Other residents expressed differing opinions about the response to their plight. Jason Berry, also of Esther Court, said he thought phone calls from Harford County government officials had been very helpful keeping people up-to-date on the power outage, but felt BGE could have been more responsive.
Another resident said he believes the Harford County government and BGE are doing their best.
"There are traffic lights out," he said. "And BGE has to get those up first. Safety is the first priority. We know they're working their way up from the south and are on their way here. Harford County is doing the best they can, too, you know, they've opened up cooling centers and sent out phone calls."
All residents agreed, however, the lengthy power outage has been costly. Verrecink and Dickerson described the cost of losing power – the combined loss of refrigerators and freezers full of food and the added cost of eating out every evening.
Berry, who was powering part of his home with a generator borrowed from a friend, had a working refrigerator, but lamented the cost of spending money on the gas necessary to keep the generator running.
High temperatures continue
In addition to the persistent outages, Harford residents are still experiencing a heat wave.
Harford County opened cooling centers last week and they will remain open through Saturday at local library branches, from 10 a.m. to 5 p.m. on Friday and Saturday, according to a news release.
The library system said residents who don't have power can visit to charge cell phones, use computers and ride out the heat wave, also noting that many staff members "have set up areas for games and other fun indoor activities to stay cool."
As of Thursday, the National Weather Service issued a heat advisory for Harford County until 8 p.m., with maximum temperatures to hit the 90s to 100 degrees and an expected heat index of around 105 degrees.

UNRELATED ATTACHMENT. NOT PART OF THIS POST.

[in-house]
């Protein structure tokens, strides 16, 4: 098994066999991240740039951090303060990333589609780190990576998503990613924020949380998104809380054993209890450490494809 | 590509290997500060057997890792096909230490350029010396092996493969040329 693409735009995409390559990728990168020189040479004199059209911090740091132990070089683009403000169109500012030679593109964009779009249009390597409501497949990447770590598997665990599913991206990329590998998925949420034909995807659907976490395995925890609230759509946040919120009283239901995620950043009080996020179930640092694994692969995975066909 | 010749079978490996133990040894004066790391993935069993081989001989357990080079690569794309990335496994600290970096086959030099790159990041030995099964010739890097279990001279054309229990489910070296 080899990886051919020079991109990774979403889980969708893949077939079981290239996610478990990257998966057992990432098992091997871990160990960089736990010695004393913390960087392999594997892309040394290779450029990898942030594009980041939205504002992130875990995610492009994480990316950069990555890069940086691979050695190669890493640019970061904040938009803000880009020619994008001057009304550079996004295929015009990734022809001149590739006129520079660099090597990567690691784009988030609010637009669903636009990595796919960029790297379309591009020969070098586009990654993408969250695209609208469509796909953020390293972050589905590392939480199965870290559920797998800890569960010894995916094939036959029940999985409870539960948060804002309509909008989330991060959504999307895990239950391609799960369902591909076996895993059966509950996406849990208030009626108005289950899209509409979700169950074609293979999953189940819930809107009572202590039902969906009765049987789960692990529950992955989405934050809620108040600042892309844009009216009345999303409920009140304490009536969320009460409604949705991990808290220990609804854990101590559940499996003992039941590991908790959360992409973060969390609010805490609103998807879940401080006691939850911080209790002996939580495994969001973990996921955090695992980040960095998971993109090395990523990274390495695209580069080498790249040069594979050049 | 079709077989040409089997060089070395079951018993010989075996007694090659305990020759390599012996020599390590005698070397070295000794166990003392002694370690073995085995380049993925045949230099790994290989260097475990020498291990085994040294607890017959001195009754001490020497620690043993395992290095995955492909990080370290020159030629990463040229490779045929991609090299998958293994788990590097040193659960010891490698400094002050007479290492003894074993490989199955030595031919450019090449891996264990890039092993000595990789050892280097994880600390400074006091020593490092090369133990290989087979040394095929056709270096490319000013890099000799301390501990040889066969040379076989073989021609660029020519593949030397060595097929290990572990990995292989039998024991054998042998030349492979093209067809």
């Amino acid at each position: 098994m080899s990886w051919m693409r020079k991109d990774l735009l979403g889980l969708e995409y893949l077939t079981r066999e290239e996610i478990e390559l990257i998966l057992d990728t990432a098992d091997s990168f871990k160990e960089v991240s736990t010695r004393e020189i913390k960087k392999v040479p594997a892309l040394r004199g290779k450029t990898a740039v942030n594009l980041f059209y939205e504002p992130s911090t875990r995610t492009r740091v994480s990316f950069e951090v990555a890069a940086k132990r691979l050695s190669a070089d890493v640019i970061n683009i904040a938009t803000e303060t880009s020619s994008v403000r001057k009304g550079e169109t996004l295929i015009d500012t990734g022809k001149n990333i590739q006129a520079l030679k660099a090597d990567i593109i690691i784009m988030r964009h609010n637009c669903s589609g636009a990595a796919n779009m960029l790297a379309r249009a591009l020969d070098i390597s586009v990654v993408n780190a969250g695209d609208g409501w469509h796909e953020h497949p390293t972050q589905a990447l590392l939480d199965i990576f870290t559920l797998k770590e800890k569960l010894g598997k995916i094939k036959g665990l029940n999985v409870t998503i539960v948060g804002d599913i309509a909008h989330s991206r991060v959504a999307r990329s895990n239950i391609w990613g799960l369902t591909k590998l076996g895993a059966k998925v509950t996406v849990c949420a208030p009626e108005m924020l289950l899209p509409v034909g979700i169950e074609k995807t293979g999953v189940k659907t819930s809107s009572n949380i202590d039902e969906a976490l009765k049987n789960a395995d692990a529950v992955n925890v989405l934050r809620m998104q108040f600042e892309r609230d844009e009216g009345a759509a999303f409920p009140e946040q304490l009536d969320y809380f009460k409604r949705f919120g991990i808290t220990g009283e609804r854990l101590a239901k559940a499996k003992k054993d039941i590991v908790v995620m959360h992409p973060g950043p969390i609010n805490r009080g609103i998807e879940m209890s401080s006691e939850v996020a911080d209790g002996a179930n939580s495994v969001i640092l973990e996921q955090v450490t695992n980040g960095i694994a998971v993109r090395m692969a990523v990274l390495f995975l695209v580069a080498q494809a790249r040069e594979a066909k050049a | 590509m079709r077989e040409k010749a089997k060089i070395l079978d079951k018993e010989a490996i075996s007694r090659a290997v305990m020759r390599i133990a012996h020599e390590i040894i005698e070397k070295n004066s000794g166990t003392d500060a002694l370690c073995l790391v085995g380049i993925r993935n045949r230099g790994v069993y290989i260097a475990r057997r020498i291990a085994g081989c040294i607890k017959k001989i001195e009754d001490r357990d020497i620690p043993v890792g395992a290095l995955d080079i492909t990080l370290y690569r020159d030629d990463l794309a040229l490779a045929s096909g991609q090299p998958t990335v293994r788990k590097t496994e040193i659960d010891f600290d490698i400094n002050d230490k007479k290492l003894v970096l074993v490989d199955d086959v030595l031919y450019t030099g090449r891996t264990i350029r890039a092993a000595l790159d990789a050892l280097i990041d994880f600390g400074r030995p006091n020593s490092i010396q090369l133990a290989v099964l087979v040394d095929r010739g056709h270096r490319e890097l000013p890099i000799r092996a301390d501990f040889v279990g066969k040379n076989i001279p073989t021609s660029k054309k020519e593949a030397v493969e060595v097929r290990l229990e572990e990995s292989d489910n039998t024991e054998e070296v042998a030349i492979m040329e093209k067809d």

The temperature for Bel Air as of 4 p.m. was listed at 97 degrees on the National Weather Service website, with a high of 96 degrees forecast for Friday, 97 degrees on Saturday and 93 degrees on Sunday.
Additional data recorded for Harford by the NWS at the Phillips Army Airfield at Aberdeen Proving Ground show the high temperature Thursday did indeed reach 97 with the heat index soaring to 106.
At 9 a.m. Friday, the NWS website reported the temperature at Phillips had already reached 95 degrees, although the Weather Channel's http://www.weather.com website reported the Bel Air temperature was 86 degrees with an excessive heat watch in effect through Saturday.
None of the four heat-related deaths in Maryland that the Department of Health and Mental Hygiene is reporting have been in Harford County, but county Emergency Operations Center Manager Rick Ayers confirmed Thursday there have been 13 heat-related medical calls in the past week.
As of Thursday afternoon, the National Weather Service was calling for 85 degree weather on Monday, a break from the recent heat wave.
Kayla Bawroski also contributed to this report.
This updated article contains a correction from an earlier version. Harford library branches close at 5 p.m. on Friday and Saturday.Copyright © 2015, The Baltimore Sun